By miles 9 and 10 I was starting to feel myself getting tired. I took a coke at mile 9, mostly for the sugar. I had been keeping up on my Skratch (in my fuel belt), I had taken a few shot blocks over the course of the run, and I was drinking water at the aid stations as well. I felt like my nutrition was pretty darn good for this run. Finally, at mile 11, Justine caught me! I was pretty proud that I had held her off for as long as I did; she is one tough cookie! We ran together for a very short time before I told her to go get em! I watched her slowly put distance between us, which I was totally okay with. Justine is an amazing competitor and one of my dear friends, so I was super happy to see her having a great race (she ended up with a PR!).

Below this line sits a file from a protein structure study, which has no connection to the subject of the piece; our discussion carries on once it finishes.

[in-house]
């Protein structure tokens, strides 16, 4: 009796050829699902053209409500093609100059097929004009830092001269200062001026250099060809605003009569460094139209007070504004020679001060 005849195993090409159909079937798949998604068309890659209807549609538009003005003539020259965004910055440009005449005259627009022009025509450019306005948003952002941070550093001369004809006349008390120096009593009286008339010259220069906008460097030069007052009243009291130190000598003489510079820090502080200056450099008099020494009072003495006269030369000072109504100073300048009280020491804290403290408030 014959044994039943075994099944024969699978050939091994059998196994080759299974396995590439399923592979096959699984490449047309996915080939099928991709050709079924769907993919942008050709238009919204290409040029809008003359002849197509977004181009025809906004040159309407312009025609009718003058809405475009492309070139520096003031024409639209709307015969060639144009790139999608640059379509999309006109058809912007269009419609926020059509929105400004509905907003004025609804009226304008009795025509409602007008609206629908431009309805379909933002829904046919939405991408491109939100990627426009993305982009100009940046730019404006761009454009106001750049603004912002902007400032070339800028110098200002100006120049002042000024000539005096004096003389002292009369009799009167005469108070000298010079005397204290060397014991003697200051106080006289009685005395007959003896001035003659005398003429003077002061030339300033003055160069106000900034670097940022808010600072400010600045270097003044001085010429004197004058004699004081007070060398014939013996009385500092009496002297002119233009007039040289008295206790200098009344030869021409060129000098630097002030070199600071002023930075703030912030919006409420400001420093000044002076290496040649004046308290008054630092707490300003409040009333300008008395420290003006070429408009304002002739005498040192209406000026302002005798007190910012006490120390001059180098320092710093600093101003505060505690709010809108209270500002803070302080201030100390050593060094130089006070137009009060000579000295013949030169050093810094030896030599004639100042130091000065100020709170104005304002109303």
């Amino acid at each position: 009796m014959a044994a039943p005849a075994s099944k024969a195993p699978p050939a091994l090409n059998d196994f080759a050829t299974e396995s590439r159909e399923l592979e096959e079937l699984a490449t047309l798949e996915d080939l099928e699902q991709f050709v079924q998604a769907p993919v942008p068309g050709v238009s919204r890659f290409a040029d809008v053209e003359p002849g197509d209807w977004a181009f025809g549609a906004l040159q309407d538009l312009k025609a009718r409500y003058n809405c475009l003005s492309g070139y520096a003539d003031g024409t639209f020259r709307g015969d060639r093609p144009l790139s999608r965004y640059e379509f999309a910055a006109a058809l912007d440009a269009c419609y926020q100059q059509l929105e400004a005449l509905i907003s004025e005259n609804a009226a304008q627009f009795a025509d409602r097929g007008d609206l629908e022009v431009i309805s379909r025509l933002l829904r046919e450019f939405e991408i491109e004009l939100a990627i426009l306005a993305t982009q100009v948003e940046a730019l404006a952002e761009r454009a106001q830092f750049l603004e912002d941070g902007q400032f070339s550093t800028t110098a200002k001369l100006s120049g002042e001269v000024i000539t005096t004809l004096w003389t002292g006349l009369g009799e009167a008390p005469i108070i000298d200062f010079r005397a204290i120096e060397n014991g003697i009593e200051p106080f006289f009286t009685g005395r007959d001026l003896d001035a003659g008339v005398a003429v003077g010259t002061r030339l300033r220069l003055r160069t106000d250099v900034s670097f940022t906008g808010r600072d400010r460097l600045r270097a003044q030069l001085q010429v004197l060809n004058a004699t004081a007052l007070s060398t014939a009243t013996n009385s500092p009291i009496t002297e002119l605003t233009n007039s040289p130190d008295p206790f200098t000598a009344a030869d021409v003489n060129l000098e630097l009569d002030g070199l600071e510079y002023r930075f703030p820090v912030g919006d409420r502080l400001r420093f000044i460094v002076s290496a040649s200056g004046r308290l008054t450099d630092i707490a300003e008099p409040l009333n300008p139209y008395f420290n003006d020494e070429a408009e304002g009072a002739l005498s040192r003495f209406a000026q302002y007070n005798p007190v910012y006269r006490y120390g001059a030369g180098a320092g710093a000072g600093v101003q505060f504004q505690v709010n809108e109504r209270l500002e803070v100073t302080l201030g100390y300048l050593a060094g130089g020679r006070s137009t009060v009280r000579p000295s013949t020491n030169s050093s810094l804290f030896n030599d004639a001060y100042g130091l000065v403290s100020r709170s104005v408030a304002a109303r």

Shortly after Justine passed me, there was a slight, short uphill. I ran up it, but my heart was pounding, so I walked for 30 seconds to bring it back down. There was an aid station up ahead so I ran to it and yelled “Coke!” Some kids were working this one, and I got a response, “I have Pepsi?” and in the heat of the moment I frustratingly said, “Ugh, yes, that’s what I want. Just give me the cola.” I feel a little bad about that now. Whoops.

The last two miles were down the main street in downtown. You could almost see the finish line from pretty far out, except that there was a cruel slight uphill and the finish line was on the other side. Soon, I was in the chute and on the red carpet. Throughout the run, I had seen a few of my splits come in, and they were in the high 8’s. I was fairly confident I had broken 2:00 on the run, and as I came in, I started to get joyful tears in my eyes. I think I did it!